A former Lutheran pastor sharing thoughts on faith and life. Please join the conversation! I love your comments!

Friday, February 25, 2011

Solidarity With Those Who Grieve

When I was 24 years old, my first husband, Matt, and I had moved away from home so that I could go to seminary.  One evening the police came to my door and told me that Matt was dead, killed in an accident at work.  I felt like my life had ended too.

I had some really great friends at that time who helped me to survive.  They helped me find ways to laugh and to hope.  My family and Matt's family were incredible support.

Then there was God.  Or maybe I should say there wasn't.  Many people talk about feeling peace descend upon them in difficult times.  Some talk about the sense of God's presence around them.  This was not my experience.  I felt abandoned by God.

Being in the midst of seminary at the time, I had countless opportunities for theological discussions about such matters.  As I spoke of my perplexity that God would feel so absent at a time when I needed God most, I heard many attempts at answers.  Perhaps my grief was getting in the way of my feeling God.  Perhaps it was a lack of faith on my part.  Some said God was present for me through my friends and other helping hands.  True, but not what I was looking for.  I wasn't looking for some mountaintop experience either.  I just wanted some glimmer of God's presence with me.  I think I was looking for that feeling that you get sometimes when you pray and it feels like someone out there is listening.  I thought I had felt that before, why not now?  I was angry and confused.

Then in some of the readings I was doing for one of my seminary classes I begin to get a glimmer of hope from Christ's cry on the cross: "My God, my God why have you forsaken me."  Here was Jesus, God's own son, voicing the feelings of my soul.  This being Jesus, surely it couldn't be something Jesus was doing wrong nor could it be a figment of his imagination.  Surely, for Jesus to utter this cry there must have been some sense in which Jesus truly was abandoned by God at that moment.  Oddly, this was extremely comforting for me.  If abandonment was a reality for Jesus then it might be for me as well.  My feelings might not be a lack of faith nor a result of my being out of my mind with grief.  My feelings might actually reflect reality.  For quite some time I remained in that spot, comforted by my solidarity with Jesus.  In his cry of forsakenness Jesus stood with me and all who suffer.  This was more than Jesus holding my hand while I cried.  This was Jesus shaking his fist at God with me.  This was Jesus taking my experience, my reality, and claiming it as right and holy.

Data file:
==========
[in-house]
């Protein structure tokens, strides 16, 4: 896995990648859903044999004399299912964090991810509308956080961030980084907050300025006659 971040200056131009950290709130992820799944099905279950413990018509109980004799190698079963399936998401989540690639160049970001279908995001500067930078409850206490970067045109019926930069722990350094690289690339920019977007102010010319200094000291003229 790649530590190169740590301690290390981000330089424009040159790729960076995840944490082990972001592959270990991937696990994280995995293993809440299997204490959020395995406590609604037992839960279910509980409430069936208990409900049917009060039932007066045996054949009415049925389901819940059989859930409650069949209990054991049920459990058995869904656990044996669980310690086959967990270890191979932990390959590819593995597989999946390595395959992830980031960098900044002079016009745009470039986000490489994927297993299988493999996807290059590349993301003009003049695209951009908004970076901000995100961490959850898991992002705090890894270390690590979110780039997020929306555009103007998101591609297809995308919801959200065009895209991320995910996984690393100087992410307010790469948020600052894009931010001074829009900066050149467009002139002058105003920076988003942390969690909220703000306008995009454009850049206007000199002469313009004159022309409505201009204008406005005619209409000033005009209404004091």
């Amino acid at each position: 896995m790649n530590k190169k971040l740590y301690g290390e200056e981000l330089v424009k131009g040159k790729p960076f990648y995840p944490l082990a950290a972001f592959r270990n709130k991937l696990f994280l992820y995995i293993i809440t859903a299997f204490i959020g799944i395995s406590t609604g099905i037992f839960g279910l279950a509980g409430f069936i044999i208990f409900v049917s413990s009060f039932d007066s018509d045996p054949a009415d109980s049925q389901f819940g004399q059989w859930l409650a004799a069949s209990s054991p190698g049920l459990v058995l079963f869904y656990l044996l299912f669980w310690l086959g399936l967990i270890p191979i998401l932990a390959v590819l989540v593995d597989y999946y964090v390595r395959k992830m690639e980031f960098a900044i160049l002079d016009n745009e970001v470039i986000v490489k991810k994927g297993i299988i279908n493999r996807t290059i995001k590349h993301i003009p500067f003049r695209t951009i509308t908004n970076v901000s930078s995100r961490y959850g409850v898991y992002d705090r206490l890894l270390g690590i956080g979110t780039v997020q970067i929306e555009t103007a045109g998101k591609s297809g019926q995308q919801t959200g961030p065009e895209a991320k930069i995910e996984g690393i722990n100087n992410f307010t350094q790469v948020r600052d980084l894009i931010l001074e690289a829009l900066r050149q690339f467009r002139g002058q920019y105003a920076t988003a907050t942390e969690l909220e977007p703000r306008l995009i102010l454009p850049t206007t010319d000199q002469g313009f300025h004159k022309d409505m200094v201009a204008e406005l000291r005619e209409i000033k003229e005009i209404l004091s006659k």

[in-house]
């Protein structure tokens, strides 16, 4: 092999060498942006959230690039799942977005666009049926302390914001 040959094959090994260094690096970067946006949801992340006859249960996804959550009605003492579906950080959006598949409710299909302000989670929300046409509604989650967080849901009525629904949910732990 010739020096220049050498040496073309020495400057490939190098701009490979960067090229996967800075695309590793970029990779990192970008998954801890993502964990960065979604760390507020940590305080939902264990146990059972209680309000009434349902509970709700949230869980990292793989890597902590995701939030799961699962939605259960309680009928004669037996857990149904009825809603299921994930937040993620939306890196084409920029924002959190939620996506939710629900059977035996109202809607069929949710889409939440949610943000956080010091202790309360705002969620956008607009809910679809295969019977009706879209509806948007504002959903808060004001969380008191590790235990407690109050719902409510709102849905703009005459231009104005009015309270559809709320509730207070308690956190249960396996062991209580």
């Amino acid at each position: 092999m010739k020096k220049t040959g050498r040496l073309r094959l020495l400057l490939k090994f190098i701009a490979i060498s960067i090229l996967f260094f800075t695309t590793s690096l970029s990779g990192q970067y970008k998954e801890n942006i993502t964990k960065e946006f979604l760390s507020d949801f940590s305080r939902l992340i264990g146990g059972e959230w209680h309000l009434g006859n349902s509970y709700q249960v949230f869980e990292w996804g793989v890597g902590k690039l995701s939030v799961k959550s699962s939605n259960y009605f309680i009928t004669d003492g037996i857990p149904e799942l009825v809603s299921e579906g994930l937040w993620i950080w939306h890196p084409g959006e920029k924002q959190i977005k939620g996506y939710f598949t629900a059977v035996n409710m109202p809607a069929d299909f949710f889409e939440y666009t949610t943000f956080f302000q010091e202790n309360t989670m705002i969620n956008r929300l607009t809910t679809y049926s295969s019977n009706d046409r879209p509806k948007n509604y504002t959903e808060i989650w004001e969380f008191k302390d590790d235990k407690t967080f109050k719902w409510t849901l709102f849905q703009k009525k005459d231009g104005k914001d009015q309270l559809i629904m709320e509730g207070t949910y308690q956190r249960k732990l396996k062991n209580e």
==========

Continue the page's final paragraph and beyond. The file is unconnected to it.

I still wrestled with where God was in it all.  This is where it gets mind bending and paradoxical.  Jesus is God made flesh, fully human and fully divine.   In "The Crucified God", Jurgen Moltmann describes the abandonment of Jesus as "something which took place between God and God." Jesus abandoned by God means God both abandoning me and standing in solidarity with me in my abandonment. This is a mystery for sure.  God is God.  Any glimpse of who God might be is bound to be mysterious and beyond our comprehension.  This mystery was and is very important to me.  It took all my anger, hurt, and doubt, claimed it all as holy and still allowed me room to hope in God's love.

This does not mean that all is explained.  I still have questions and I hold on to some of my anger.  In part, I do this willfully, intentionally holding on to these things so that I can stand in solidarity with others who suffer and feel abandoned by God.

I write this now because one of those dear friends I mentioned earlier recently asked me what I would say to someone in the midst of a similar grief.  There is much I could say and some of it I relayed on.  Here in this space I wanted to set down some of what was helpful for me in wrestling with my anger and questions.   Perhaps a reader out there somewhere feels abandoned too.

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